Henry Allcock

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Henry Allcock (baptised January 26, 1759 – February 22, 1808) was a judge and political figure in Upper and Lower Canada.

His family was from Edgbaston and he was born in Birmingham, England in 1759 and studied law at Lincoln's Inn in London. He was called to the bar in 1791. In 1798, he was appointed judge in the Court of King's Bench of Upper Canada. In 1800, he was elected to the 3rd Parliament of Upper Canada representing Durham, Simcoe and 1st York. However, a petition was raised citing irregularities on the part of his agent and he was unseated. Angus Macdonell won the seat in a by-election.

He presided over the trial of John Small for the murder of John White in a duel. Small was set free. In 1802, he became chief justice for Upper Canada succeeding John Elmsley and, in 1803, he was appointed to the Executive Council for the province.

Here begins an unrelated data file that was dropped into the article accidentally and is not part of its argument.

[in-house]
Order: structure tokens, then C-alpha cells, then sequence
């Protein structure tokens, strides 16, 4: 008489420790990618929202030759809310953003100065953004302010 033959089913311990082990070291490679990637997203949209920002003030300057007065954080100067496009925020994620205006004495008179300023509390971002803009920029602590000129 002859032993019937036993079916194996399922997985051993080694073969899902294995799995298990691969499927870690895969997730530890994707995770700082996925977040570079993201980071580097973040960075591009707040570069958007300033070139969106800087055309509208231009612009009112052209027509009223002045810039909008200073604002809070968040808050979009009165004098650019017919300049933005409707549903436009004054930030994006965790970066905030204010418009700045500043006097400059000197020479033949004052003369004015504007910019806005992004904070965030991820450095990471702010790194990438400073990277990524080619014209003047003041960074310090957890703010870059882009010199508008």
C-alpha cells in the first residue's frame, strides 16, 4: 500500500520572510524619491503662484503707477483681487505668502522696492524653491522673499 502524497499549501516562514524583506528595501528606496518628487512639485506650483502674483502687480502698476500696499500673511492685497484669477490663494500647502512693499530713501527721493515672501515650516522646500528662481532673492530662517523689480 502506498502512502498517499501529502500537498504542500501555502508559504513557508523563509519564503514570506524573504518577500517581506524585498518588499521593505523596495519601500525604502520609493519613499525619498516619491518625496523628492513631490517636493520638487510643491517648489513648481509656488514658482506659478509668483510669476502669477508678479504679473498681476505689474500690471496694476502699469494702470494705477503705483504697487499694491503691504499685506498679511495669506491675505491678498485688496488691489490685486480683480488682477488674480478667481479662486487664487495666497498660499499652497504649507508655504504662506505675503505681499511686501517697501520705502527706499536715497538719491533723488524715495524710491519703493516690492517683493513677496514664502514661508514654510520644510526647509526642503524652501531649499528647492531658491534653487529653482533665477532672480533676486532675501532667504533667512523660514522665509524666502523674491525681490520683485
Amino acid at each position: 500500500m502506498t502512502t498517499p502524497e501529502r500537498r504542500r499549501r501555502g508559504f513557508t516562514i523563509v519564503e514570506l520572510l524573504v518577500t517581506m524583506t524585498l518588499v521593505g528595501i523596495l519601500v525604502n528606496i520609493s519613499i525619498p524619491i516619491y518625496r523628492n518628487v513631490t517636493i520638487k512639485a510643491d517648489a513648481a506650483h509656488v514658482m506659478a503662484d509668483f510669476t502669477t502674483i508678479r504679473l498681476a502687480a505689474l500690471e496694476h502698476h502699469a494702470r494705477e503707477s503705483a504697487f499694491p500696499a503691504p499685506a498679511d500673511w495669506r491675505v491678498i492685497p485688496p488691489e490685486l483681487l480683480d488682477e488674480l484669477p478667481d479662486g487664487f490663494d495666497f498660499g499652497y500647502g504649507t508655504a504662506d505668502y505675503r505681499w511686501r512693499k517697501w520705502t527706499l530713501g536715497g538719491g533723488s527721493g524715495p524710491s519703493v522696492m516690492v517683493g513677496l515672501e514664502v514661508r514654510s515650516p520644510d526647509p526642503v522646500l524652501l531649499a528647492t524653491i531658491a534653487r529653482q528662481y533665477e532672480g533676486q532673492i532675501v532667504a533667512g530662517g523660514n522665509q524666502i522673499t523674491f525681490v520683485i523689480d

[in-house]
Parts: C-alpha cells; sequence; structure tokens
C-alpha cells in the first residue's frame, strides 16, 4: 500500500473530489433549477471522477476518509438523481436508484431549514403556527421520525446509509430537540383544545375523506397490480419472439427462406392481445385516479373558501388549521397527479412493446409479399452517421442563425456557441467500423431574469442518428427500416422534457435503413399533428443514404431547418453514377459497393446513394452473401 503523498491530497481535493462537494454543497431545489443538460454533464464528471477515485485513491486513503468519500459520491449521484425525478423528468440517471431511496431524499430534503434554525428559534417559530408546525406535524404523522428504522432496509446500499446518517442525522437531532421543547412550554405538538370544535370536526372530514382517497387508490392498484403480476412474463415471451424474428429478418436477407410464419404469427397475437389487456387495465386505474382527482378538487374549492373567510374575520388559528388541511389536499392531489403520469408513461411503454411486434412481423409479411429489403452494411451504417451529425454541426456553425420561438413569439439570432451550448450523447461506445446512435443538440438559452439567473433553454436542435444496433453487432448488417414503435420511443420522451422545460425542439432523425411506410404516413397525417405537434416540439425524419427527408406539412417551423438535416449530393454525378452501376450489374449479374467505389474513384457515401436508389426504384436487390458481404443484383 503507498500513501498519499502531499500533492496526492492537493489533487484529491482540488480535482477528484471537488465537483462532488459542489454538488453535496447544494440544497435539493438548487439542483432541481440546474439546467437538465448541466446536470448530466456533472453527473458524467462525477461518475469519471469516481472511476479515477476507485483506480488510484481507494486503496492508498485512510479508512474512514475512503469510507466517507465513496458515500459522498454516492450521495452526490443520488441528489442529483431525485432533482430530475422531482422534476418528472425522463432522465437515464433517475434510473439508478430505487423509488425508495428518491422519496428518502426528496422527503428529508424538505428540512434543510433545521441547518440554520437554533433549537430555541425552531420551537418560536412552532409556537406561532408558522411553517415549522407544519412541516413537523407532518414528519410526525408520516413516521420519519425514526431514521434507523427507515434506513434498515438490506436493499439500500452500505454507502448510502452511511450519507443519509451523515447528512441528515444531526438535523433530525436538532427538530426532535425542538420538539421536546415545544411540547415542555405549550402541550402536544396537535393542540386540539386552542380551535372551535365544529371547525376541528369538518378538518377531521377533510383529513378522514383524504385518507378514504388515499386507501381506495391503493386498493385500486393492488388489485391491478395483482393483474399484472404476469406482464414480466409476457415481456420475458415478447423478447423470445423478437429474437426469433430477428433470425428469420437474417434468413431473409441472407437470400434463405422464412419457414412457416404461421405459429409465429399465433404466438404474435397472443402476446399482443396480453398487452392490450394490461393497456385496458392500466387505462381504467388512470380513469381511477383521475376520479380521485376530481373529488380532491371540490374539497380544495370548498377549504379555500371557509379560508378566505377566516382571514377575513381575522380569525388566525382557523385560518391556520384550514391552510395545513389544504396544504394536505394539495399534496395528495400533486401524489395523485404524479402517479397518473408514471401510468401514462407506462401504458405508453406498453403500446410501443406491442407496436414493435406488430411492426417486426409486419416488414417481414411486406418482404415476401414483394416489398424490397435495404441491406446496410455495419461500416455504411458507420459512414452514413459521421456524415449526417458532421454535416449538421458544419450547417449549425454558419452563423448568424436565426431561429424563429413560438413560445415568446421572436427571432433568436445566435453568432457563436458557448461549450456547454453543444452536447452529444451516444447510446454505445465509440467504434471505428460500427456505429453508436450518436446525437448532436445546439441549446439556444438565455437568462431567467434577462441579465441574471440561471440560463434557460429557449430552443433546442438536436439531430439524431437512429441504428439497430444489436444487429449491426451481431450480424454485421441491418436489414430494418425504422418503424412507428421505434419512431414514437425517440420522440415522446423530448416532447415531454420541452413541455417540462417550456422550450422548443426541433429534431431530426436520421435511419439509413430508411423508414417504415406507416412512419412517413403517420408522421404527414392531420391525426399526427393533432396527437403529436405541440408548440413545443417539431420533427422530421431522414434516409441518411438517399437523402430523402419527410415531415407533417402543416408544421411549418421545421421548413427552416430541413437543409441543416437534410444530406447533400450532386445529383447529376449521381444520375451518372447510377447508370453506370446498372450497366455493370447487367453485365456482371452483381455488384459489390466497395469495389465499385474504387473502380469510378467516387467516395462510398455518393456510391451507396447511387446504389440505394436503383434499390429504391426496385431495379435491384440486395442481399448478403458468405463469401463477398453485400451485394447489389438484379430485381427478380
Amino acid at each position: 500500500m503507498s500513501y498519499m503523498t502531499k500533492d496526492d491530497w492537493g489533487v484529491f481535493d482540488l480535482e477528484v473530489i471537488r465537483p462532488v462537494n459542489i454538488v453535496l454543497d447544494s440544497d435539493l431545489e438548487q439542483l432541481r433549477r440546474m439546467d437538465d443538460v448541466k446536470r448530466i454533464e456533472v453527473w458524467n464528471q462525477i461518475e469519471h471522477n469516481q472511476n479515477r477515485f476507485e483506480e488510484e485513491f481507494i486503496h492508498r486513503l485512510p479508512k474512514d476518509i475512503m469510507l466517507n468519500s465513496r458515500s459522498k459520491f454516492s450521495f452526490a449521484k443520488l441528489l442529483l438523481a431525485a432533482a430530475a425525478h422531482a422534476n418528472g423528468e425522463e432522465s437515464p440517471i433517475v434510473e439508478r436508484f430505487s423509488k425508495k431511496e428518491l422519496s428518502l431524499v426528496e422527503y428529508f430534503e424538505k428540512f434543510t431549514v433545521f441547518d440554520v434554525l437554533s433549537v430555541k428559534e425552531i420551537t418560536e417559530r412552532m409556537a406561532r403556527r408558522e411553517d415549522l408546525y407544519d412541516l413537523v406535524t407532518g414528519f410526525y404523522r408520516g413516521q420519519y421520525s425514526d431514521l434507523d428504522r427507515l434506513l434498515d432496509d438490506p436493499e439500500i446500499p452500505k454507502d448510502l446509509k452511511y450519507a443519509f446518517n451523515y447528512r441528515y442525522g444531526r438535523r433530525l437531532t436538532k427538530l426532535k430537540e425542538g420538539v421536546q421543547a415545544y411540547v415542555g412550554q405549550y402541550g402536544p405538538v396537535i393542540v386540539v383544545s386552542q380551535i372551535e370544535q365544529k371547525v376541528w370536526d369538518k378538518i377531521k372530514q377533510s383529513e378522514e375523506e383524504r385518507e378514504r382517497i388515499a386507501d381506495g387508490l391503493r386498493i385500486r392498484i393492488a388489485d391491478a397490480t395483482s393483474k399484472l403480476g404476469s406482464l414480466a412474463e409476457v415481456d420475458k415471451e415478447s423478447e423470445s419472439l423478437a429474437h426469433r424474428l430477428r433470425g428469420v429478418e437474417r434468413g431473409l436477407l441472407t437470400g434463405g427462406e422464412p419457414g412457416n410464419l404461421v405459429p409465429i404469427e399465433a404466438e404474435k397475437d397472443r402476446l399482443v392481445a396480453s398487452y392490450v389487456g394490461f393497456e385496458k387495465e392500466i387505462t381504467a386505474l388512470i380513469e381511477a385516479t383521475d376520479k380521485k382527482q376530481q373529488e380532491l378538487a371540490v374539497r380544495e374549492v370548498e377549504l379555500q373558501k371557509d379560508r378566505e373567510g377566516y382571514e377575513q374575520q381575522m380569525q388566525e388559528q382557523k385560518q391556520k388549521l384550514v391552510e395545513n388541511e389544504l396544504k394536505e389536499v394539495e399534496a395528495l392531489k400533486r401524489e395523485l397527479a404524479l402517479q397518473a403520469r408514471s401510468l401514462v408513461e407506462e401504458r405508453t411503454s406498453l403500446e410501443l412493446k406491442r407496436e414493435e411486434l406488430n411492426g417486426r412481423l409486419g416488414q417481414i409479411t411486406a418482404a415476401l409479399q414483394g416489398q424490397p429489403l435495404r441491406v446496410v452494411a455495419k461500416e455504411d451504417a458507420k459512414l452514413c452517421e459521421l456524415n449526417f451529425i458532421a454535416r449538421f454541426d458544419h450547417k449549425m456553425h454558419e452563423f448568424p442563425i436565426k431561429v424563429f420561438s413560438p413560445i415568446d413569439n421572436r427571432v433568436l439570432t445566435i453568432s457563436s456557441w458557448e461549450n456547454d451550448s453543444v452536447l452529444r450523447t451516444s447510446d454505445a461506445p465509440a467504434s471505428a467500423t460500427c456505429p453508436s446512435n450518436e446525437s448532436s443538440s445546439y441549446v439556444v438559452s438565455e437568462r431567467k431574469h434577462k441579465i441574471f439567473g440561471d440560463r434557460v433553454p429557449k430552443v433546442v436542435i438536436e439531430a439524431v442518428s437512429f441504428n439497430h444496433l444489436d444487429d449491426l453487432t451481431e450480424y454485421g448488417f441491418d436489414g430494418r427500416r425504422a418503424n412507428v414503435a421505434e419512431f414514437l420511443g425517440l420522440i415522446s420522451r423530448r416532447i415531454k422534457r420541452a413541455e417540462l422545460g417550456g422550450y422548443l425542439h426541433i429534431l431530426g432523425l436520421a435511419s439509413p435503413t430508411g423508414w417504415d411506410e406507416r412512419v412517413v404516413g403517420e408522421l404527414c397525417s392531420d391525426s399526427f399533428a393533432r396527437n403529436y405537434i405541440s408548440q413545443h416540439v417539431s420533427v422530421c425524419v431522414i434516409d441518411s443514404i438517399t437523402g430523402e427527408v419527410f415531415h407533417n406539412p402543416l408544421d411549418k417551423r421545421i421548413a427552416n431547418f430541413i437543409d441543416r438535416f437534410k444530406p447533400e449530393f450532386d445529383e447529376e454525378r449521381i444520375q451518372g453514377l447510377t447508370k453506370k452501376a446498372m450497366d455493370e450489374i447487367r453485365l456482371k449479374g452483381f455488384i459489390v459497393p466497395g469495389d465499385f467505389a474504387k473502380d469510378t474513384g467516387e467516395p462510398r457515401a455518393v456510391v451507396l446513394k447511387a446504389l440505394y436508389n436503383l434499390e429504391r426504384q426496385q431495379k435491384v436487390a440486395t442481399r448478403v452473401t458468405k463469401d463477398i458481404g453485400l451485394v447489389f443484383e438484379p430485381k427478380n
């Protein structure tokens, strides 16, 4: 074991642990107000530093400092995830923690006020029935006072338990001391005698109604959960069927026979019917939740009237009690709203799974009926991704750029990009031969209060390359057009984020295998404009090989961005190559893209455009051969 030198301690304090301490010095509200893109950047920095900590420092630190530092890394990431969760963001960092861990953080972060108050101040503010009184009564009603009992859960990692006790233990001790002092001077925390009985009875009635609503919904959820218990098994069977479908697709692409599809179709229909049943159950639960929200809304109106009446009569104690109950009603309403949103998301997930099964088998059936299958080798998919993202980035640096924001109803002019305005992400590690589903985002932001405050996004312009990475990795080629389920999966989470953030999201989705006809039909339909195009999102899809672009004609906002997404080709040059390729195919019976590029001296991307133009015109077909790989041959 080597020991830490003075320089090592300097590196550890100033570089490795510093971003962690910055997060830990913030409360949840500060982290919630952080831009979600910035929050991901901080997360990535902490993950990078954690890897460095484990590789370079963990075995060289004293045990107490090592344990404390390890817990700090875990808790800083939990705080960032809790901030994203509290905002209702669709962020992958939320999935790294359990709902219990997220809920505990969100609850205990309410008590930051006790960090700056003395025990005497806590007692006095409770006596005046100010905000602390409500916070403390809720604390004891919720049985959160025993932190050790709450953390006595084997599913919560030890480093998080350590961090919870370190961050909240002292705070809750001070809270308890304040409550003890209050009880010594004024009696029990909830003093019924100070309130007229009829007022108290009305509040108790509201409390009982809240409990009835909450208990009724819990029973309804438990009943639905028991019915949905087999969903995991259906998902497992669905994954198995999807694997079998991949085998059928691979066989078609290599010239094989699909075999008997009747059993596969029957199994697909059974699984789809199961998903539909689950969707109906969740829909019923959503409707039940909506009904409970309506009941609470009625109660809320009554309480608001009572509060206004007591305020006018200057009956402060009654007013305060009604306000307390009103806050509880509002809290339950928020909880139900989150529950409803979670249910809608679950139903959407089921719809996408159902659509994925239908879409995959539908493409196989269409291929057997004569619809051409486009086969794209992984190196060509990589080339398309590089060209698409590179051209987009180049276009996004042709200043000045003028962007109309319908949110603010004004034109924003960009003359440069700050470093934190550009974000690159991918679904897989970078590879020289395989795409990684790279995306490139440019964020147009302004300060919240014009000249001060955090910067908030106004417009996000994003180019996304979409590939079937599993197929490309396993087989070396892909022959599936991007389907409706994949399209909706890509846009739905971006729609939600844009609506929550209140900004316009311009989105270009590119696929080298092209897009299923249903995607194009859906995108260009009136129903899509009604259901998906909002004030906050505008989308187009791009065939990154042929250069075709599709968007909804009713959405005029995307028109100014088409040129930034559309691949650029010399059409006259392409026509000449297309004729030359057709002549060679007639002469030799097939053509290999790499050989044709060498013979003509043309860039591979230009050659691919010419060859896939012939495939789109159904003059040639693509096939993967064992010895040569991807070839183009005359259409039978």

In 1805, he became chief justice and a member of the Executive Council for Lower Canada despite support for another candidate, Jonathan Sewell, by the upper class of the province and the lieutenant governor. He was named speaker for the Legislative Council of Lower Canada in January 1808.

He died of a fever at Quebec City in 1808, while in office.

References[edit]

Legal offices
Preceded by
John Elmsley
1796–1802
Chief Justice of Upper Canada
1802–1806
Succeeded by
Thomas Scott
Legal offices
Preceded by
John Elmsley
1802–1805
Chief Justice of Lower Canada
1805–1808
Succeeded by
Jonathan Sewell